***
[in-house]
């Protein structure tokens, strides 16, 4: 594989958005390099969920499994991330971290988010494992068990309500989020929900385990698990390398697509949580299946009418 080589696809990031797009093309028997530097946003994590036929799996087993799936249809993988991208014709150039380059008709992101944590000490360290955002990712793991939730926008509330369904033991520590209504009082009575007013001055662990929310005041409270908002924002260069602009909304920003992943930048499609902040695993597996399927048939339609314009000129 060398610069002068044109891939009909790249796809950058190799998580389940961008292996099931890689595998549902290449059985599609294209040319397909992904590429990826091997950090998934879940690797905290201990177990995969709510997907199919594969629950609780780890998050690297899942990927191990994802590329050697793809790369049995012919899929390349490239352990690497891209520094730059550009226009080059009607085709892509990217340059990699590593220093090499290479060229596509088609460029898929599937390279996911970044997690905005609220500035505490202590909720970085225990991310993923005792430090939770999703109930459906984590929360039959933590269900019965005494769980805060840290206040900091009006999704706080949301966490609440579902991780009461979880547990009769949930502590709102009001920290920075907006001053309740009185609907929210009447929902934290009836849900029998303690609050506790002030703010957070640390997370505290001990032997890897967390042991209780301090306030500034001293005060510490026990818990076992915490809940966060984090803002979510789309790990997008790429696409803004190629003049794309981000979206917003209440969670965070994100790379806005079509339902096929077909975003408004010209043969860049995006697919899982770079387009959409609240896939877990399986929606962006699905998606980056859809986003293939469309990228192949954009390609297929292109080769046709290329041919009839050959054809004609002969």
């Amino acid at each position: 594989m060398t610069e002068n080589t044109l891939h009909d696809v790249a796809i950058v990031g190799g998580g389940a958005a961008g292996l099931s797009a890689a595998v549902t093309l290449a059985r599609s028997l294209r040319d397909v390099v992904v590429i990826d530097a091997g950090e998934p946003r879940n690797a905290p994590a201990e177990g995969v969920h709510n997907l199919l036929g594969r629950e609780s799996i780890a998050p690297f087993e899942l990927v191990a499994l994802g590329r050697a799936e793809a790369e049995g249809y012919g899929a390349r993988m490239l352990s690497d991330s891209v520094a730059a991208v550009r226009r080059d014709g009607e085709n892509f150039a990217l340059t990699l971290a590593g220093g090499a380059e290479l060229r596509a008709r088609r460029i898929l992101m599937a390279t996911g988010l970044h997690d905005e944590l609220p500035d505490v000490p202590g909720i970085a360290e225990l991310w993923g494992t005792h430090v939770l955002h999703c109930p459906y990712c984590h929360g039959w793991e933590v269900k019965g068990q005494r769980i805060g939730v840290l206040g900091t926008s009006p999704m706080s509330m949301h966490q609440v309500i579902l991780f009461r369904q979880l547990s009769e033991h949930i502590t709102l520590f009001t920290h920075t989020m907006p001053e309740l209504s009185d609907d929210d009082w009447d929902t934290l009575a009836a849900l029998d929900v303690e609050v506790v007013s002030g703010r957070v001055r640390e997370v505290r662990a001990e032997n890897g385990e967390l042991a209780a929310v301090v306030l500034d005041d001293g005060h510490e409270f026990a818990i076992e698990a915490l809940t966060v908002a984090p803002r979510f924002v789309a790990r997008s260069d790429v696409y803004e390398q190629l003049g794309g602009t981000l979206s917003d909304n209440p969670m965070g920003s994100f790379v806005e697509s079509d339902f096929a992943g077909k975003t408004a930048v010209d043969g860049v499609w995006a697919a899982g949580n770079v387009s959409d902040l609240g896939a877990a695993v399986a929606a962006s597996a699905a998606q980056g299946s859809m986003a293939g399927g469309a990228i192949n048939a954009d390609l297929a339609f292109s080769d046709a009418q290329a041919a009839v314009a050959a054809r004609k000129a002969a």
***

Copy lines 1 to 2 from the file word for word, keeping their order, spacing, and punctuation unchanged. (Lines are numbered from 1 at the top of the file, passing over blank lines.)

[in-house]
């Protein structure tokens, strides 16, 4: 594989958005390099969920499994991330971290988010494992068990309500989020929900385990698990390398697509949580299946009418 080589696809990031797009093309028997530097946003994590036929799996087993799936249809993988991208014709150039380059008709992101944590000490360290955002990712793991939730926008509330369904033991520590209504009082009575007013001055662990929310005041409270908002924002260069602009909304920003992943930048499609902040695993597996399927048939339609314009000129 060398610069002068044109891939009909790249796809950058190799998580389940961008292996099931890689595998549902290449059985599609294209040319397909992904590429990826091997950090998934879940690797905290201990177990995969709510997907199919594969629950609780780890998050690297899942990927191990994802590329050697793809790369049995012919899929390349490239352990690497891209520094730059550009226009080059009607085709892509990217340059990699590593220093090499290479060229596509088609460029898929599937390279996911970044997690905005609220500035505490202590909720970085225990991310993923005792430090939770999703109930459906984590929360039959933590269900019965005494769980805060840290206040900091009006999704706080949301966490609440579902991780009461979880547990009769949930502590709102009001920290920075907006001053309740009185609907929210009447929902934290009836849900029998303690609050506790002030703010957070640390997370505290001990032997890897967390042991209780301090306030500034001293005060510490026990818990076992915490809940966060984090803002979510789309790990997008790429696409803004190629003049794309981000979206917003209440969670965070994100790379806005079509339902096929077909975003408004010209043969860049995006697919899982770079387009959409609240896939877990399986929606962006699905998606980056859809986003293939469309990228192949954009390609297929292109080769046709290329041919009839050959054809004609002969």